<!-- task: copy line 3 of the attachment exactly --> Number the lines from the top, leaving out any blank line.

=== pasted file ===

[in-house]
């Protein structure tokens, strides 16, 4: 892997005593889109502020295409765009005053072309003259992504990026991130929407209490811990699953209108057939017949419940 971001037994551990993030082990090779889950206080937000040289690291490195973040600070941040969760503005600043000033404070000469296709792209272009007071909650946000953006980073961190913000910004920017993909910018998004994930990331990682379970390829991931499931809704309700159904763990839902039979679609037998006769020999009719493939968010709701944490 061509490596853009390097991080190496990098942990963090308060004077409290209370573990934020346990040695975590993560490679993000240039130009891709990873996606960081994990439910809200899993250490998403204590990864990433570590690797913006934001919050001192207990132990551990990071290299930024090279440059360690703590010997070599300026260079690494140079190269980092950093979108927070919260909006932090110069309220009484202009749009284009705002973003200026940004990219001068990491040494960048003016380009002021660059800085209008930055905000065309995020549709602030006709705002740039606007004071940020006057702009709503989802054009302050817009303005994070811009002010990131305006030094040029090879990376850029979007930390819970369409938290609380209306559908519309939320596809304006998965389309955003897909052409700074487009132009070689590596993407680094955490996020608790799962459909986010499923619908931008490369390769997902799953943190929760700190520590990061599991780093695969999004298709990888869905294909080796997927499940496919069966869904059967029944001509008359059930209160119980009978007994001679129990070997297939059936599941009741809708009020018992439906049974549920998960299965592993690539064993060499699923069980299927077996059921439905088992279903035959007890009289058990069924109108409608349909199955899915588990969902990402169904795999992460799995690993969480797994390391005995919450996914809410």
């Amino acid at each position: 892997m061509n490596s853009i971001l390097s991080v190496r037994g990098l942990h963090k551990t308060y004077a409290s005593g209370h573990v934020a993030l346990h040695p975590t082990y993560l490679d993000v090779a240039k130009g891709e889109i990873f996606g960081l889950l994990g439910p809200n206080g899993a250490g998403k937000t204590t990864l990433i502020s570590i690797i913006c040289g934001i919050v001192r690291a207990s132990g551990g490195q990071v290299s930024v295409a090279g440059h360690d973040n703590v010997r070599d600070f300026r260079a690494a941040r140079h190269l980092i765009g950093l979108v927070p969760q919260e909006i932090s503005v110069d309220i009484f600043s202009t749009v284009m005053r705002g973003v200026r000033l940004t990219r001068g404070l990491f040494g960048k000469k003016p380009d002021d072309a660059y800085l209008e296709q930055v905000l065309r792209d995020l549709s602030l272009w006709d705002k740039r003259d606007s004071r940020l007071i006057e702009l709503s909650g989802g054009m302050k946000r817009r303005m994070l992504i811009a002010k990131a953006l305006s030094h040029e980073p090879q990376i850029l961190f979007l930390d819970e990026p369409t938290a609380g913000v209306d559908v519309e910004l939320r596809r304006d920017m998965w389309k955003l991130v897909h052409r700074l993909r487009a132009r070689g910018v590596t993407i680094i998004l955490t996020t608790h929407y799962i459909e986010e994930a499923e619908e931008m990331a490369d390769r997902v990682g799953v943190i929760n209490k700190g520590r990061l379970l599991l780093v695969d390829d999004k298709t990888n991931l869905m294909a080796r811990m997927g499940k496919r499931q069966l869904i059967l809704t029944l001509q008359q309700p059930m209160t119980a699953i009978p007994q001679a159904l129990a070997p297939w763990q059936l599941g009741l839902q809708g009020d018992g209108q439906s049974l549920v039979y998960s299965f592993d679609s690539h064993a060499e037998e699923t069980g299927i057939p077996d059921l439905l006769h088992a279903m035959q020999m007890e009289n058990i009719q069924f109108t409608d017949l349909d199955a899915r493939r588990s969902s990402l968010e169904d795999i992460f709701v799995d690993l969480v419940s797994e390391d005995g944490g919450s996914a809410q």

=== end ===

């Amino acid at each position: 892997m061509n490596s853009i971001l390097s991080v190496r037994g990098l942990h963090k551990t308060y004077a409290s005593g209370h573990v934020a993030l346990h040695p975590t082990y993560l490679d993000v090779a240039k130009g891709e889109i990873f996606g960081l889950l994990g439910p809200n206080g899993a250490g998403k937000t204590t990864l990433i502020s570590i690797i913006c040289g934001i919050v001192r690291a207990s132990g551990g490195q990071v290299s930024v295409a090279g440059h360690d973040n703590v010997r070599d600070f300026r260079a690494a941040r140079h190269l980092i765009g950093l979108v927070p969760q919260e909006i932090s503005v110069d309220i009484f600043s202009t749009v284009m005053r705002g973003v200026r000033l940004t990219r001068g404070l990491f040494g960048k000469k003016p380009d002021d072309a660059y800085l209008e296709q930055v905000l065309r792209d995020l549709s602030l272009w006709d705002k740039r003259d606007s004071r940020l007071i006057e702009l709503s909650g989802g054009m302050k946000r817009r303005m994070l992504i811009a002010k990131a953006l305006s030094h040029e980073p090879q990376i850029l961190f979007l930390d819970e990026p369409t938290a609380g913000v209306d559908v519309e910004l939320r596809r304006d920017m998965w389309k955003l991130v897909h052409r700074l993909r487009a132009r070689g910018v590596t993407i680094i998004l955490t996020t608790h929407y799962i459909e986010e994930a499923e619908e931008m990331a490369d390769r997902v990682g799953v943190i929760n209490k700190g520590r990061l379970l599991l780093v695969d390829d999004k298709t990888n991931l869905m294909a080796r811990m997927g499940k496919r499931q069966l869904i059967l809704t029944l001509q008359q309700p059930m209160t119980a699953i009978p007994q001679a159904l129990a070997p297939w763990q059936l599941g009741l839902q809708g009020d018992g209108q439906s049974l549920v039979y998960s299965f592993d679609s690539h064993a060499e037998e699923t069980g299927i057939p077996d059921l439905l006769h088992a279903m035959q020999m007890e009289n058990i009719q069924f109108t409608d017949l349909d199955a899915r493939r588990s969902s990402l968010e169904d795999i992460f709701v799995d690993l969480v419940s797994e390391d005995g944490g919450s996914a809410q």